Imagine using a thimble to empty a bathtub, with the faucet still running. That’s how experts on ocean plastics pollution generally see schemes focused on extracting the debris from the open ocean instead of strategies to prevent plastic waste from getting there in the first place. Interest in methods to rid the oceans of plastic debris is motivated by very real threats to the entire ocean food web. The “North Pacific Garbage Patch” is the most studied of the five subtropical gyres, gigantic whirlpools where waste is picked up and concentrated by slow-swirling currents. There, plastic debris already outweighs zooplankton, tiny creatures at the base of the food web, by a factor of 36:1, according to the latest trawls by the Algalita Marine Research Institute in Long Beach, CA.
The Subtropical Gyres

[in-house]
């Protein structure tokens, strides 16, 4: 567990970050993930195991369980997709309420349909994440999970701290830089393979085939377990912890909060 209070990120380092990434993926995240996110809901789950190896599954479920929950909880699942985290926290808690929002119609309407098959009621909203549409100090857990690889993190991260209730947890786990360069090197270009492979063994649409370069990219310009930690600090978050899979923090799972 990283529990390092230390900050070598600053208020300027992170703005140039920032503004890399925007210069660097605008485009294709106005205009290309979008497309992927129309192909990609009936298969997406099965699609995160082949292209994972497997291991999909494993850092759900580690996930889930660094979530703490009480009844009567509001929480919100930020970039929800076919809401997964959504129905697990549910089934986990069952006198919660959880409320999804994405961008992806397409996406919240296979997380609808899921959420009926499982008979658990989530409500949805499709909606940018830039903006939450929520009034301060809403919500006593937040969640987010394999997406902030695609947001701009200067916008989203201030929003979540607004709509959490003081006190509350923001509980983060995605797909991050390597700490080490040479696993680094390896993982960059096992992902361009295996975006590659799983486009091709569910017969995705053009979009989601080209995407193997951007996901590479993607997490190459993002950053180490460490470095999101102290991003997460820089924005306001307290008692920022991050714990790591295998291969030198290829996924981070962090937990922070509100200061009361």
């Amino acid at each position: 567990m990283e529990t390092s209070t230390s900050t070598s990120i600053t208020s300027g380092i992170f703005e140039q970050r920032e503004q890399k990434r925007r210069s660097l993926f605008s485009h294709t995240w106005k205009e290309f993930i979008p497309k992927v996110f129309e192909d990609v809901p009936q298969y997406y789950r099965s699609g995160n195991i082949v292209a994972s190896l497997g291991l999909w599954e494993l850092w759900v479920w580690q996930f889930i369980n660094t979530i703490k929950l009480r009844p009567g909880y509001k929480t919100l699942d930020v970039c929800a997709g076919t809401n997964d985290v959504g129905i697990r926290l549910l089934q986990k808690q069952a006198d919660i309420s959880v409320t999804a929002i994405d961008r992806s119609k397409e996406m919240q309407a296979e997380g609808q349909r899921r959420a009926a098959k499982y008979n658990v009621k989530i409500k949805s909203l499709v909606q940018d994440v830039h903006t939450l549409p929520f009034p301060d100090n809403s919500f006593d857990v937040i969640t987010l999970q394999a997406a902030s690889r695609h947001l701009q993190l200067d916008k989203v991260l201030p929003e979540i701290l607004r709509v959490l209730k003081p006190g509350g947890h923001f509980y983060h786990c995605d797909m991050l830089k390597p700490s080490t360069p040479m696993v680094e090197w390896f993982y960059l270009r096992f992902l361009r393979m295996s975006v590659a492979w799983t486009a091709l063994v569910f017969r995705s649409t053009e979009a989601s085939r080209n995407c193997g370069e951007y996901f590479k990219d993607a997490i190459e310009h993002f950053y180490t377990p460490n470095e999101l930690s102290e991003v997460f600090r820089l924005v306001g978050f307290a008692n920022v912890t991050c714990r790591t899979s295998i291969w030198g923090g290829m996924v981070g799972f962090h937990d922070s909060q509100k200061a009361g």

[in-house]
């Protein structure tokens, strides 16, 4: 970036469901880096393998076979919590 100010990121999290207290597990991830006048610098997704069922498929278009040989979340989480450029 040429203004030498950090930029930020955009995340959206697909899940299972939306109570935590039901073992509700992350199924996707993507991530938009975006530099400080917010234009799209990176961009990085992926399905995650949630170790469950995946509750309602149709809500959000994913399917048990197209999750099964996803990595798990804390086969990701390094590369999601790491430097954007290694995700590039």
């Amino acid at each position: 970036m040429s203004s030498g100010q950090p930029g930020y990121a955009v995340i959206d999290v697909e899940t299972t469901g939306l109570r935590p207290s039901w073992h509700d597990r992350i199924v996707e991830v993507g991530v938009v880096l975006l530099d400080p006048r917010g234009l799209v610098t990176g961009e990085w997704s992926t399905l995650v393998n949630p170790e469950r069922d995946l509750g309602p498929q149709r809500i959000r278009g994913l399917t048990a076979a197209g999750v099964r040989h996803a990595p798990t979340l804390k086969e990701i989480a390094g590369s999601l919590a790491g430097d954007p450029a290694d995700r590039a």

Conventional plastics do not biodegrade on land or in water, but become brittle in sunlight and break apart into ever smaller bits of plastic, still containing toxic substances introduced during manufacture – like phthalates, bisphenol-A and flame retardants. Plastics also attract and concentrate persistent oily pollutants present in seawater. So plastic debris not only threatens sea creatures through entanglement or by clogging their digestive tracts, but also introduces dangerous chemicals into the food chain. Except for the tiny fraction of plastics which has been incinerated, all plastic ever manufactured is still somewhere on the planet. And, with virgin plastics production still greatly outpacing recycling – which in the United States averaged only eight percent in 2010 – our oceans will continue to become more polluted with plastics until something is done to stop it. But given the vastness of the oceans, which cover 71 percent of the earth’s surface or some 360 million square kilometers, the question is, what realistically can be done? There are obvious realities which have to be confronted in any offshore cleanup plan, starting with how to find the debris. Gyres are loosely-defined expanses the size of continents. Even in the center where debris accumulation peaks, the effect is of a plastic soup with fragments distributed throughout the water column to a depth of roughly 20 meters. And, plastics are in no way confined to gyres, but amassing throughout marine environments as diverse as shoreline mangroves and the Arctic seafloor.